In answering this question, I’m going to reverse the question so that those who would affirm that Titus 1:12 permits racial stereotypes and generalizations have their position described in the three objections. These objections will be followed by a contrary consideration. I will then provide my own understanding of Titus 1:12 and a reply to the three initial objections.
Are ethnic stereotypes or generalizations impermissible for Christians?
Objection 1: Paul affirms that the saying, “Cretans are always liars, evil beasts, lazy gluttons” is true testimony (Titus 1:12-13).
Objection 2: The statement that Paul asserts as true is an ethnic stereotype.
Objection 3: If Paul is willing to affirm an ethnic stereotype or generalization as true, Christians should be willing to make true ethnic stereotypes or generalizations.
On the Contrary, Proverbs 17:5 says, “Whoever mocks the poor insults his Maker.” Applying the principle in this proverb to race/ethnicity, Christians should beware that racial stereotypes and generalizations of people dishonor God who made people of every race or ethnicity (cf. Hays, NSBT, 50-51).
I Answer That, Since there is an absurdity in a Cretan giving true testimony that Cretans are always liars—meaning that either the Cretan is lying or there is an exception to the always—Paul was making use of the liar’s paradox as a humorous way to make a serious point (Köstenberger, EBTC, 319-22; cf. Yarbrough, PNTC, 496). By invoking the liar’s paradox, Paul is explicitly acknowledging exceptions to the statement—namely the Cretan prophet who uttered the statement (Ngewa 2009: 348). In addition, the Cretan Christians would have recognized that they were delivered from the sins enumerated (Marshall, ICC, 202).
The saying does seem to have picked up on widely acknowledged vices that characterized Crete (Mounce, WBC, 398; Marshall ICC, 201-2; Towner, NICNT, 700-2), though Paul seems to be targeting the “opponents” to his work in Crete rather than all Cretans (Mounce, WBC, 404). Paul’s statement in verse 13 may not be saying that Epimenides’s statement was true of all Cretans but that it was true of his opponents. By recognizing that this critique comes from a respected Cretan himself, Paul avoids the charge that he has a foreigner’s bias against Crete (Marshall, ICC, 203). In addition, Paul is critiquing those who are attempting to Judaize Cretan Christians by linking the Judaizers with characteristic Cretan sins that they would think they had transcended (Towner, NICNT, 703).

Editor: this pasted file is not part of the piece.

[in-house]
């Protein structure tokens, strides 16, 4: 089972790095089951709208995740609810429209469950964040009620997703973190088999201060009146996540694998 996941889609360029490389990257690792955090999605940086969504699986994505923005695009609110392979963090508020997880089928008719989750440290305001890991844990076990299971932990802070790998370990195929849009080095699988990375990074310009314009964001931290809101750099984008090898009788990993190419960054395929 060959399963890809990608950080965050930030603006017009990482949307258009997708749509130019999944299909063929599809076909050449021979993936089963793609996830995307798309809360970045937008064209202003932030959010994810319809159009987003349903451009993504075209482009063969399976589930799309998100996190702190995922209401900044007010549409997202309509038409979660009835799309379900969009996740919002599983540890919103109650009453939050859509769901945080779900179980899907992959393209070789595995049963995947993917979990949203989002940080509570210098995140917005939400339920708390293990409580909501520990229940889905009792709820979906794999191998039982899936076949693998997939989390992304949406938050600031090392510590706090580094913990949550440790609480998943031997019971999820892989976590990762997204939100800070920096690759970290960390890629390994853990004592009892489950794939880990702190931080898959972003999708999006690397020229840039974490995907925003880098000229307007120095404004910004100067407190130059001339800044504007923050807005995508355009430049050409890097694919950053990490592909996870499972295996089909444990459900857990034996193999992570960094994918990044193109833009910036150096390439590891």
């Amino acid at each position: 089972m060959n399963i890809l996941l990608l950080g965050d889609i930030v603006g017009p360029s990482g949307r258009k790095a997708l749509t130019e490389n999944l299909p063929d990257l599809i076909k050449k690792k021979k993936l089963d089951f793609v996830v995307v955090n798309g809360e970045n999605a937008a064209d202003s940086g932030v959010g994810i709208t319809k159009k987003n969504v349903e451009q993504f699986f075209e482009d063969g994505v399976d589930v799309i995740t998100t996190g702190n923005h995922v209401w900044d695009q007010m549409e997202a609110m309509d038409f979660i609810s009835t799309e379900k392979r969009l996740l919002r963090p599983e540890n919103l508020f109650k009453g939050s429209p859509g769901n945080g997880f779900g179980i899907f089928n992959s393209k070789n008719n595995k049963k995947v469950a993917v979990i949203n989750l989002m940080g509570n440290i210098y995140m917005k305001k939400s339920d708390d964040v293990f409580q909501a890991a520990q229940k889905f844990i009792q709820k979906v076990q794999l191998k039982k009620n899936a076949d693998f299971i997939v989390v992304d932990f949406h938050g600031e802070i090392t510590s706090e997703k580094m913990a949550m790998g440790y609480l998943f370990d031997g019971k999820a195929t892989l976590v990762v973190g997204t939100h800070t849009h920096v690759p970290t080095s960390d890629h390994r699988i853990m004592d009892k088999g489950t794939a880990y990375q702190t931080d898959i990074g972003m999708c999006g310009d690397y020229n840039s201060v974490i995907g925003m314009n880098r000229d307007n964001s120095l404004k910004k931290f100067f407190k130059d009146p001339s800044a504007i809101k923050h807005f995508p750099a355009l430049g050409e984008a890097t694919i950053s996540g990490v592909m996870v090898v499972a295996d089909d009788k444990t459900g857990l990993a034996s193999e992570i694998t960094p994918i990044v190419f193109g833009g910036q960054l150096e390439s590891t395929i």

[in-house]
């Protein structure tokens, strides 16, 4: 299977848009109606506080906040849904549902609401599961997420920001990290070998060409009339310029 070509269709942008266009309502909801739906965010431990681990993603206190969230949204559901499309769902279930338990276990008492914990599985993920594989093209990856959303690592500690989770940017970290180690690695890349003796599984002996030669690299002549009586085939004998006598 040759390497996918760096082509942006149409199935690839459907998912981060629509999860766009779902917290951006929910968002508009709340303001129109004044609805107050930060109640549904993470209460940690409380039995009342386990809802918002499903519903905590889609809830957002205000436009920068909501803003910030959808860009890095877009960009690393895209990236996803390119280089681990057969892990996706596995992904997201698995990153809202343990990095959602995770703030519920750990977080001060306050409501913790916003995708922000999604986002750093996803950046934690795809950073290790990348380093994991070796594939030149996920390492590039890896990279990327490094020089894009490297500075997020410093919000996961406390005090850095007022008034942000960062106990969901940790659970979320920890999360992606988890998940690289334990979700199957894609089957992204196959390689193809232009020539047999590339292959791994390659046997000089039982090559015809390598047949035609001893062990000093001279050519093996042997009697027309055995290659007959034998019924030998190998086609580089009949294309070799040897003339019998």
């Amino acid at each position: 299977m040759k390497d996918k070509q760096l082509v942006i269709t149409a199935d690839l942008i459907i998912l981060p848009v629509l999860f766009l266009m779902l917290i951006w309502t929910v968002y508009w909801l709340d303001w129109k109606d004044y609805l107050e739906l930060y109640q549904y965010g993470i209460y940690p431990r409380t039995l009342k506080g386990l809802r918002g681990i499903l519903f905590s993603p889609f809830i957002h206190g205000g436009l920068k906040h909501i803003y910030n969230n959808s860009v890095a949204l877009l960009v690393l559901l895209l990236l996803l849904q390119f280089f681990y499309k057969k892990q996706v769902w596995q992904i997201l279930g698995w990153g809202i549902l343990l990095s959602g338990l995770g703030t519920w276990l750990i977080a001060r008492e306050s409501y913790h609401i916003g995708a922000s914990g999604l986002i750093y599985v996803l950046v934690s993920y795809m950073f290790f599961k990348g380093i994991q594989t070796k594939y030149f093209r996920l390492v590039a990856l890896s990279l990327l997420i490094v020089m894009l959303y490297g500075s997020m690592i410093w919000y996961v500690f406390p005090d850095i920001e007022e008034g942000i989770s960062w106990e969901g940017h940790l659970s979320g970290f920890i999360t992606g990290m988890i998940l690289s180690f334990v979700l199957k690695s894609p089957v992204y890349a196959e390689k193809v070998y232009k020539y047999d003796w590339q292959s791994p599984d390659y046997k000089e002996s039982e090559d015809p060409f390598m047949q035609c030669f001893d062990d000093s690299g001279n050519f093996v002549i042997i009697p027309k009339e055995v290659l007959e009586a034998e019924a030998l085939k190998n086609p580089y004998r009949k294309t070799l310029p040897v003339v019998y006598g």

Reply to Objection 1: The original context for the statement that all Cretans are liars is due to an objection to the Cretan claim that Zeus had died and that his grave was in Crete. “If then this testimony is true, observe what a difficulty! For if the poet is true who said that they spoke falsely, in asserting that Jupiter could die, as the apostle says, it is a fearful thing! Attend, beloved, with much exactness. The poet said that the Cretans were liars for saying that Jupiter was dead. The apostle confirmed his testimony: so, according to the apostle, Jupiter is immortal: For he says, ‘this witness is true’! What shall we say then? Or rather how shall we solve this?” (Chrysostom, NPNF1 13:528). Thus, Paul was not endorsing the truthfulness of the larger argument against the Cretan claim that Zeus had died but making a more general statement about the truthfulness of the assessment as it relates to his opponents in Crete (cf. Mounce 2000: 404).
Reply to Objection 2: A stereotype is “A preconceived and oversimplified idea of the characteristics which typify a person, situation, etc.; an attitude based on such a preconception” (OED, s.v. stereotype, 3.b.). Paul’s statement is not an example of stereotyping since, Paul was likely aware of the liar’s paradox involved in his statement (cf. Thiselton, Collected Essays, 217; Köstenberger, EBTC, 322, n. 84) and since he was affirming its truth as it applied to his opponents rather than universally of all Cretans (Mounce, WBC, 404; Towner, NICNT, 703).
Reply to Objection 3: Paul, in this epistle, requires believers to avoid slander (1:3), be kind (1:5), to utter only “sound speech that cannot be condemned,” (2:8), “to speak evil of no one, to avoid quarreling, to be gentle, and to show perfect courtesy toward all people” (3:2), to “avoid foolish controversies, [and]… dissentions” (3:9). If Titus 1:12 is an ethnic stereotype, Paul contradicts the teaching of the rest of the epistle (Thiselton, Collected Essays, 222). Thus Titus 1:12 does not permit stereotypes. Generalizations, when defined as “an excessively broad or general statement based on limited or inadequate evidence” (OED, s.v. generalization, 1.b.), are also impermissible. Whatever generalizations (in the sense, “the action or process of forming or expressing a general concept or proposition on the basis of inference from particular instances,” OED, s.v. generalization, 1.a.) a Christian makes about a group of people must not be slander (1:3), must be uttered in a spirit of kindness (1:5), must be sound and above refutation (2:8), must be done with gentleness and courtesy and not with an intent to malign anyone (3:2), and must be made in such a way that they do not promote foolish controversies or inflame dissensions (3:9).